Perhaps the most well-known and notorious of the nine groups is StopFake. Established in 2014, StopFake is funded by NATO’s Atlantic Council, by the British Foreign and Commonwealth Office, the British Embassy in Ukraine and the Czech Foreign Ministry. It has also received money from the U.S. via the National Endowment for Democracy, although that fact is far from trumpeted by either party.

One potential reason for this was alluded to in a 2016 article reprinted by StopFake itself. As the article notes, “in the case of StopFake.org when opponents want to insult the project, they immediately invoke National Endowment for Democracy donor support as evidence of U.S. government and CIA involvement.”

In the wake of the Russian invasion, the NED pulled all public records of their Ukraine projects from the internet. Nevertheless, incomplete archived copies of those records confirm a financial relationship between the groups.

StopFake was explicitly set up as a partisan organization. As a glowing report on them from the International Journalists’ Network notes, the majority of StopFake’s fact-checks are on stories from Russian media, and the motivation for its creation was “Russia’s 2014 occupation of Crimea and a campaign to portray Ukraine as a fascist state where anti-Semitism, racism, homophobia and xenophobia thrived.”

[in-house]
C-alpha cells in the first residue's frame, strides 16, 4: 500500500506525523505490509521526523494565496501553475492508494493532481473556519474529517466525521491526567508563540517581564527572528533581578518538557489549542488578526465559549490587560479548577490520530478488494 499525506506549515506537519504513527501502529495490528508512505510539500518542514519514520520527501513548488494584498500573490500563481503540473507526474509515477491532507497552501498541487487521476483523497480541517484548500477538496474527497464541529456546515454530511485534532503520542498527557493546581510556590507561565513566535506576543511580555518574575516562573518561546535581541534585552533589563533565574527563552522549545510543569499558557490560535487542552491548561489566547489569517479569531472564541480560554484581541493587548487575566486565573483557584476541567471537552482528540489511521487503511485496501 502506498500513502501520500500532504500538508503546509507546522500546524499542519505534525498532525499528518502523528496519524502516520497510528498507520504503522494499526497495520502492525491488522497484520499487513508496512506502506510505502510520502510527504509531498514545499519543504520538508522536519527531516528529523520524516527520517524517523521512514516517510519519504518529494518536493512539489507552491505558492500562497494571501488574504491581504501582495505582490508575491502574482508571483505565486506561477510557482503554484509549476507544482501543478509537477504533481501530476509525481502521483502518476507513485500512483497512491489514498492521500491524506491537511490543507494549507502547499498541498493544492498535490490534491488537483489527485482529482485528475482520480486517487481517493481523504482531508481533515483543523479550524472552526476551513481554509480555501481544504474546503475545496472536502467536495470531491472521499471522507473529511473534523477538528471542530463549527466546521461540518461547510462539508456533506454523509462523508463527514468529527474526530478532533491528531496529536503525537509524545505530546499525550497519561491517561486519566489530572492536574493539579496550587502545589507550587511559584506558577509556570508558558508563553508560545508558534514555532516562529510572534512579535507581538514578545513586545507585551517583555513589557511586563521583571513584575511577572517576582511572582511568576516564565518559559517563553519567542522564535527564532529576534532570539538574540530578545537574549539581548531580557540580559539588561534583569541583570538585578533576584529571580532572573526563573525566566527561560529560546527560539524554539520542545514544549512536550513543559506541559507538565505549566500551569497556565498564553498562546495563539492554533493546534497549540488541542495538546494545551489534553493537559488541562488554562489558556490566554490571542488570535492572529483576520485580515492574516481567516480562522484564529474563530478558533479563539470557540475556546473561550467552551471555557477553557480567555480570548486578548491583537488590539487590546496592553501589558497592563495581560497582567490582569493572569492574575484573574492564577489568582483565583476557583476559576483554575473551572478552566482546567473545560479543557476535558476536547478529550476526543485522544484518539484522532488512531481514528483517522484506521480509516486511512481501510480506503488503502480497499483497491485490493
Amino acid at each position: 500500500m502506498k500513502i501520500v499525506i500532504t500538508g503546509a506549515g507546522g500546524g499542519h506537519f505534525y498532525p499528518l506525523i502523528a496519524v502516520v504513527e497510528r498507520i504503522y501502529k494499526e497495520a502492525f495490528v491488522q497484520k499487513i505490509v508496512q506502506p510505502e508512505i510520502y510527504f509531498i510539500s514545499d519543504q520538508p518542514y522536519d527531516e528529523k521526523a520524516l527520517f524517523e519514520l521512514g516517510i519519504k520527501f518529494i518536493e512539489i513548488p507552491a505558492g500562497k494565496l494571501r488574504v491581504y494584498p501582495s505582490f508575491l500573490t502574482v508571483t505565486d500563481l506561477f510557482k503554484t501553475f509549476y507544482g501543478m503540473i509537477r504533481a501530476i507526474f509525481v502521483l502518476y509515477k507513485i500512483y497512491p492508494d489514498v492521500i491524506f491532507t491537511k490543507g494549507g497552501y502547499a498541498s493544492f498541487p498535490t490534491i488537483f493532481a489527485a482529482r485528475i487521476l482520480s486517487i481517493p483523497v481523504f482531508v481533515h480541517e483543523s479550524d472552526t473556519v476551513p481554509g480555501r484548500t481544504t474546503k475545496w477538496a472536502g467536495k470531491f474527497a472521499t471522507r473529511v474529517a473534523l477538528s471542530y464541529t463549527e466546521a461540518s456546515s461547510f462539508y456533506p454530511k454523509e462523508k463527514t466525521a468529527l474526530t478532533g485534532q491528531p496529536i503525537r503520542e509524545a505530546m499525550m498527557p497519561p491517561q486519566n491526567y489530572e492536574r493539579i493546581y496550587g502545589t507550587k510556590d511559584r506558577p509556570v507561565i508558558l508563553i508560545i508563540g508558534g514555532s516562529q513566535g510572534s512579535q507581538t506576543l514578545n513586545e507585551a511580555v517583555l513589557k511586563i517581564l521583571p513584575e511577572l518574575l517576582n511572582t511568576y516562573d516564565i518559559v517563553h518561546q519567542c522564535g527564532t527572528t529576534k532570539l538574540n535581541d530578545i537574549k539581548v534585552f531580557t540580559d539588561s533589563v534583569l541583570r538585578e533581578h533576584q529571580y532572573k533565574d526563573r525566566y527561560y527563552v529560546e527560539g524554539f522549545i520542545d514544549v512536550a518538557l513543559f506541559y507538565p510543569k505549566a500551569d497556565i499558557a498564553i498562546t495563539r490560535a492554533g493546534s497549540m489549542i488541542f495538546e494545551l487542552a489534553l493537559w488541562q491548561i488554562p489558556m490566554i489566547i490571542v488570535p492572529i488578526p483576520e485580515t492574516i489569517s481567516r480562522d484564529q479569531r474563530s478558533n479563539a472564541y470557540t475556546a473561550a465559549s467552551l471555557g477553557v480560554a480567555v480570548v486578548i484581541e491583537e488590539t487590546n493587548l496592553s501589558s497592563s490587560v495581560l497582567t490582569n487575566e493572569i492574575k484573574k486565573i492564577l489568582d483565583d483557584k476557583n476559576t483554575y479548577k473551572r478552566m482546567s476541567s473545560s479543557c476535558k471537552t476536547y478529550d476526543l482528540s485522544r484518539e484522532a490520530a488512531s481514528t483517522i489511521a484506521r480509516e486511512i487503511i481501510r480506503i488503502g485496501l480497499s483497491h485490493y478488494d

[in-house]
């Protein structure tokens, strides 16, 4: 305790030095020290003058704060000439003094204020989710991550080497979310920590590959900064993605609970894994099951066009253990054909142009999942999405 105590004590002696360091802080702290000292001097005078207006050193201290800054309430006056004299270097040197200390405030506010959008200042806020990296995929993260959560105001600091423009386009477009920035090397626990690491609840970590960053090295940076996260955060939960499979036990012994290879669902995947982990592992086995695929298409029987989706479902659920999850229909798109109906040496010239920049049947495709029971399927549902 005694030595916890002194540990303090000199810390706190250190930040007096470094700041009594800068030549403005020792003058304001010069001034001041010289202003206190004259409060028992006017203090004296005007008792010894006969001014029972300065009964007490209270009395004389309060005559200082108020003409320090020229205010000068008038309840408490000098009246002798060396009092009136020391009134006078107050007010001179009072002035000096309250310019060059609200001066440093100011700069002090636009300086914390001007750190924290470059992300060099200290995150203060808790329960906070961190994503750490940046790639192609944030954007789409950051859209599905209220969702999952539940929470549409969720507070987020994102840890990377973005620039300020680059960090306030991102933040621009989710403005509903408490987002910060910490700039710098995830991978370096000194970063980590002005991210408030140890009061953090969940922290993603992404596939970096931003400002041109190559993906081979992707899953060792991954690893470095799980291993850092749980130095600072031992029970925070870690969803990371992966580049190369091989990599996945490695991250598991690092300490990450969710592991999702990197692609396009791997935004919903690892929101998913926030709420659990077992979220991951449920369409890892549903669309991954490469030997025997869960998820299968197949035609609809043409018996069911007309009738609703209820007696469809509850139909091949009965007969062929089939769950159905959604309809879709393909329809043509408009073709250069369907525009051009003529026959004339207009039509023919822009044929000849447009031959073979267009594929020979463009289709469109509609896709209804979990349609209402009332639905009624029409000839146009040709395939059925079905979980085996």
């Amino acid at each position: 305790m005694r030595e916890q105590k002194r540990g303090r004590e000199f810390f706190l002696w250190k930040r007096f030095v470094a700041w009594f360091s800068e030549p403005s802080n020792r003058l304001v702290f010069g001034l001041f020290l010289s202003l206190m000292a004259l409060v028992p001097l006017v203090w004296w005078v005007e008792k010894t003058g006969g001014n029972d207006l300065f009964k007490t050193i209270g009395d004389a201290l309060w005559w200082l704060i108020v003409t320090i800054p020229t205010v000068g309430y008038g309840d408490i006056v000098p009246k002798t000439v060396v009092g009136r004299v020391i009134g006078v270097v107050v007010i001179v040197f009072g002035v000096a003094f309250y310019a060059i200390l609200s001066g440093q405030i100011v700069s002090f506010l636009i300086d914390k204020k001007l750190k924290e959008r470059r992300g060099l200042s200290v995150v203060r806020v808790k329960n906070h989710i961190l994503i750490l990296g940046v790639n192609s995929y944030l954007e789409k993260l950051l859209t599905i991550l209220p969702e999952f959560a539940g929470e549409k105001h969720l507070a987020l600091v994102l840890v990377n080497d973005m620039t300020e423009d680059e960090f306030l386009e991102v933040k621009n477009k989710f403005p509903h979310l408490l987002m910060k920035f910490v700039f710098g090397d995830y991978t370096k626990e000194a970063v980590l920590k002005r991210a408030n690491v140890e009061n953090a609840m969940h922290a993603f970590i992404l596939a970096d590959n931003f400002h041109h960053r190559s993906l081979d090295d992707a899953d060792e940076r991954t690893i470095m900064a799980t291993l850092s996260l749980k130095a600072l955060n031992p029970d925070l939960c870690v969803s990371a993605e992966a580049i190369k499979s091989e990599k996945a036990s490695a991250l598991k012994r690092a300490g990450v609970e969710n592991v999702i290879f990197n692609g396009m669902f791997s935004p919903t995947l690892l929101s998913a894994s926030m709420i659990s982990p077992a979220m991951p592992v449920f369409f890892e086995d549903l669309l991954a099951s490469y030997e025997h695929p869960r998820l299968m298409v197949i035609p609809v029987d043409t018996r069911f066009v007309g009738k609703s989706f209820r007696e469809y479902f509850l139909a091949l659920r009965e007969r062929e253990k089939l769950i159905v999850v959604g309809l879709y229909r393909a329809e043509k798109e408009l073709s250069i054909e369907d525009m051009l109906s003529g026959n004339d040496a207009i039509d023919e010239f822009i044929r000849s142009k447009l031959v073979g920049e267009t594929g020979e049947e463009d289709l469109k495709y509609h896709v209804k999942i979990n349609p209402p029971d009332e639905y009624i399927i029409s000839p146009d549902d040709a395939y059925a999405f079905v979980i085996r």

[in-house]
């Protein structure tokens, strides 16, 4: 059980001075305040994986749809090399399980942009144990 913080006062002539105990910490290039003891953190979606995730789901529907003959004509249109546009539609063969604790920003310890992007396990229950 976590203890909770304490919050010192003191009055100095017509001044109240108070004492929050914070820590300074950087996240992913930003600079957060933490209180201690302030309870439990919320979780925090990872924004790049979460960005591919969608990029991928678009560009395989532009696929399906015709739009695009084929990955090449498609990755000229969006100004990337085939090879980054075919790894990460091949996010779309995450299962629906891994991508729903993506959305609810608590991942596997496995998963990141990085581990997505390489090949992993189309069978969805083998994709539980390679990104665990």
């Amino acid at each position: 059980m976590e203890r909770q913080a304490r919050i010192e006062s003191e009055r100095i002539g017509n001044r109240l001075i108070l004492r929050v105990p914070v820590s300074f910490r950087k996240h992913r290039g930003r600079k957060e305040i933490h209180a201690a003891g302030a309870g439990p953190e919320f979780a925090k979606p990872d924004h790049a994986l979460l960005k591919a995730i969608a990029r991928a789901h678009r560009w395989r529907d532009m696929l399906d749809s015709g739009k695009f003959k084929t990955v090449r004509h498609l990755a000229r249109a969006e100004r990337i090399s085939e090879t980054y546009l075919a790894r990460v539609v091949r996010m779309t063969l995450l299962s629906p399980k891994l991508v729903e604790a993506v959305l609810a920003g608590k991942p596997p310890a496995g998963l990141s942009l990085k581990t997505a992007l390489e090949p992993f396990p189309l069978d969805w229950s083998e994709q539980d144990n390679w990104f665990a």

While it is indeed incorrect to label Ukraine a fascist state, the country clearly has one of the strongest far-right movements anywhere in Europe. And unfortunately, StopFake itself is far from an apolitical bystander in that rise. Multiple established Western media outlets, including The New York Times, have reported on StopFake’s ties to white power or Nazi groups. When local journalist Ekaterina Sergatskova exposed these links, death threats from far-right figures forced her to flee her home.

Indeed, according to some, one of StopFake’s primary functions appears to be to promote the far-right. A long exposé by Lev Golinkin in The Nation cataloged what it called StopFake’s history of “aggressively whitewashing two Ukrainian neo-Nazi groups with a long track record of violence, including war crimes.”

Surely StopFake’s most famous former host is Nina Jankowicz. Jankowicz was briefly head of President Biden’s newly formed Disinformation Governance Board before public uproar caused her to resign. Dubbed the “Ministry of Truth”, both the board and Jankowicz generated strong opposition. Yet few mentioned the fact that, while at StopFake, Jankowicz herself had, on camera, enthusiastically extolled the virtues of multiple fascist paramilitaries …

Read the full piece (3422 words) on the MintPress site … 2